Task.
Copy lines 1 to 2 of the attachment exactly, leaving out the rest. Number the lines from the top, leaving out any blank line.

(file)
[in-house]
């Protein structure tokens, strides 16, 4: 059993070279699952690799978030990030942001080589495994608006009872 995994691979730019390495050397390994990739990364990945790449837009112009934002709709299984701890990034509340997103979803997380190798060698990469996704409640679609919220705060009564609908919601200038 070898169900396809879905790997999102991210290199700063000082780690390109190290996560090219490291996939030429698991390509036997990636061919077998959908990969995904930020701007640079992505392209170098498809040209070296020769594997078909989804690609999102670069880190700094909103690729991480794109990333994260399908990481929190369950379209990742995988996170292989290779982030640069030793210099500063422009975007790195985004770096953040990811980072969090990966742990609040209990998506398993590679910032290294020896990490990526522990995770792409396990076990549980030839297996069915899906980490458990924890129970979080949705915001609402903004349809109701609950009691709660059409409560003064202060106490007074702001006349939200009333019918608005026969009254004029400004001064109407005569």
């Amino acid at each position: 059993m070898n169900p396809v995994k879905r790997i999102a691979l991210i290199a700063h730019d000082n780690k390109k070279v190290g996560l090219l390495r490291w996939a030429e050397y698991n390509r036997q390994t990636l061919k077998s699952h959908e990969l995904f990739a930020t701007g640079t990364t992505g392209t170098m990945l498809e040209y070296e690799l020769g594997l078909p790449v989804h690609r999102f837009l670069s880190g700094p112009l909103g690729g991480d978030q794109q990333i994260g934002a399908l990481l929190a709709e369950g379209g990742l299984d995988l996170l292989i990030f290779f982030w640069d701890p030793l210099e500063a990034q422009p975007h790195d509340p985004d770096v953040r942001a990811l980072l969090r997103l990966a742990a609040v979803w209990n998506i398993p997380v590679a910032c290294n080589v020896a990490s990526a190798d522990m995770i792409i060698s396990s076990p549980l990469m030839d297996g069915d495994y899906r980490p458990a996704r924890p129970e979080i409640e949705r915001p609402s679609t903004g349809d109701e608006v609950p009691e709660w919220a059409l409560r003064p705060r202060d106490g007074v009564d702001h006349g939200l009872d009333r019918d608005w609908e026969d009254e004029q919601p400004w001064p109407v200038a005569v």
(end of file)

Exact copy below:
[in-house]
């Protein structure tokens, strides 16, 4: 059993070279699952690799978030990030942001080589495994608006009872 995994691979730019390495050397390994990739990364990945790449837009112009934002709709299984701890990034509340997103979803997380190798060698990469996704409640679609919220705060009564609908919601200038 070898169900396809879905790997999102991210290199700063000082780690390109190290996560090219490291996939030429698991390509036997990636061919077998959908990969995904930020701007640079992505392209170098498809040209070296020769594997078909989804690609999102670069880190700094909103690729991480794109990333994260399908990481929190369950379209990742995988996170292989290779982030640069030793210099500063422009975007790195985004770096953040990811980072969090990966742990609040209990998506398993590679910032290294020896990490990526522990995770792409396990076990549980030839297996069915899906980490458990924890129970979080949705915001609402903004349809109701609950009691709660059409409560003064202060106490007074702001006349939200009333019918608005026969009254004029400004001064109407005569």